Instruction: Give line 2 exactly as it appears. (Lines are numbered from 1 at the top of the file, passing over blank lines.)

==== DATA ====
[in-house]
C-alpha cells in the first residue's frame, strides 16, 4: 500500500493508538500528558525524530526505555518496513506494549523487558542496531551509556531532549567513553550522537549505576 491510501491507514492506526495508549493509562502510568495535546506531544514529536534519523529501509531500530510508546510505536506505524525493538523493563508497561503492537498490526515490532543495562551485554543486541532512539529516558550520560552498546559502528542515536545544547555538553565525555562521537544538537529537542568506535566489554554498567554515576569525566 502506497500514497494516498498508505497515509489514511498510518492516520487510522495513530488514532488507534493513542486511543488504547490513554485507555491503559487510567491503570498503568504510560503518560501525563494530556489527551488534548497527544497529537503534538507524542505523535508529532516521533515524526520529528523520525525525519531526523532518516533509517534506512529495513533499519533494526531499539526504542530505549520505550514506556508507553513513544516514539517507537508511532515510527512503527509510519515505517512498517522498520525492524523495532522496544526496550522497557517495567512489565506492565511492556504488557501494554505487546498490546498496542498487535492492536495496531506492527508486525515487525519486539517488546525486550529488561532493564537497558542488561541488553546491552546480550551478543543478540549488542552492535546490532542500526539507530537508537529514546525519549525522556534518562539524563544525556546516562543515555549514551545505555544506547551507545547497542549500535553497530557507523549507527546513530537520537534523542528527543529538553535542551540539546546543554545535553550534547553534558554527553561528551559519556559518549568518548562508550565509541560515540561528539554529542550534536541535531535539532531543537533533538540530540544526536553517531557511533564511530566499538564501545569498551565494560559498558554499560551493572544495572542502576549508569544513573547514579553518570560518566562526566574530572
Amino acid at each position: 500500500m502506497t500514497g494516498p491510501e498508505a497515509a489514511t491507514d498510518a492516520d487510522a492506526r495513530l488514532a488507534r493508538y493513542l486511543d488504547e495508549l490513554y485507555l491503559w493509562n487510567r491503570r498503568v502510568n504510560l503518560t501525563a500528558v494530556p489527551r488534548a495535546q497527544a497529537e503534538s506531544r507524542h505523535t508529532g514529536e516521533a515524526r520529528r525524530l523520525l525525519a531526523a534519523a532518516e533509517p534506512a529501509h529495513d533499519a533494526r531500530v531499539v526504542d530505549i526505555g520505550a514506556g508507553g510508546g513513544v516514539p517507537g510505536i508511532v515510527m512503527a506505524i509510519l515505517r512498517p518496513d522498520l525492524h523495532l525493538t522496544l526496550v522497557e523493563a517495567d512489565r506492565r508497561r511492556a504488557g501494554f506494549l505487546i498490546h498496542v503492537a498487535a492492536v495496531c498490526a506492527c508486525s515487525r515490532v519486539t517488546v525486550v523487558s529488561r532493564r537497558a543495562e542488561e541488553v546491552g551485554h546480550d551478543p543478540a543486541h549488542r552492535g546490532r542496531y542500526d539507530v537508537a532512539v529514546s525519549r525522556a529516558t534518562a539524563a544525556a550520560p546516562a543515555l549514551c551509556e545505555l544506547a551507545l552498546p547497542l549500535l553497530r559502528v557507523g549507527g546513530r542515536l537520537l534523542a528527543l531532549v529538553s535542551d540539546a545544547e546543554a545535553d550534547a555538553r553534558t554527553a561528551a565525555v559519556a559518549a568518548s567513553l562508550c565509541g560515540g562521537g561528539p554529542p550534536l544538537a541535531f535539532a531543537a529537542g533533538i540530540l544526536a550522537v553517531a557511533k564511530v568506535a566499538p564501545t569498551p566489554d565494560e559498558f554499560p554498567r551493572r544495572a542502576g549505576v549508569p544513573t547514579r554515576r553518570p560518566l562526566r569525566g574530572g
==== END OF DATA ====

C-alpha cells in the first residue's frame, strides 16, 4: 500500500493508538500528558525524530526505555518496513506494549523487558542496531551509556531532549567513553550522537549505576 491510501491507514492506526495508549493509562502510568495535546506531544514529536534519523529501509531500530510508546510505536506505524525493538523493563508497561503492537498490526515490532543495562551485554543486541532512539529516558550520560552498546559502528542515536545544547555538553565525555562521537544538537529537542568506535566489554554498567554515576569525566 502506497500514497494516498498508505497515509489514511498510518492516520487510522495513530488514532488507534493513542486511543488504547490513554485507555491503559487510567491503570498503568504510560503518560501525563494530556489527551488534548497527544497529537503534538507524542505523535508529532516521533515524526520529528523520525525525519531526523532518516533509517534506512529495513533499519533494526531499539526504542530505549520505550514506556508507553513513544516514539517507537508511532515510527512503527509510519515505517512498517522498520525492524523495532522496544526496550522497557517495567512489565506492565511492556504488557501494554505487546498490546498496542498487535492492536495496531506492527508486525515487525519486539517488546525486550529488561532493564537497558542488561541488553546491552546480550551478543543478540549488542552492535546490532542500526539507530537508537529514546525519549525522556534518562539524563544525556546516562543515555549514551545505555544506547551507545547497542549500535553497530557507523549507527546513530537520537534523542528527543529538553535542551540539546546543554545535553550534547553534558554527553561528551559519556559518549568518548562508550565509541560515540561528539554529542550534536541535531535539532531543537533533538540530540544526536553517531557511533564511530566499538564501545569498551565494560559498558554499560551493572544495572542502576549508569544513573547514579553518570560518566562526566574530572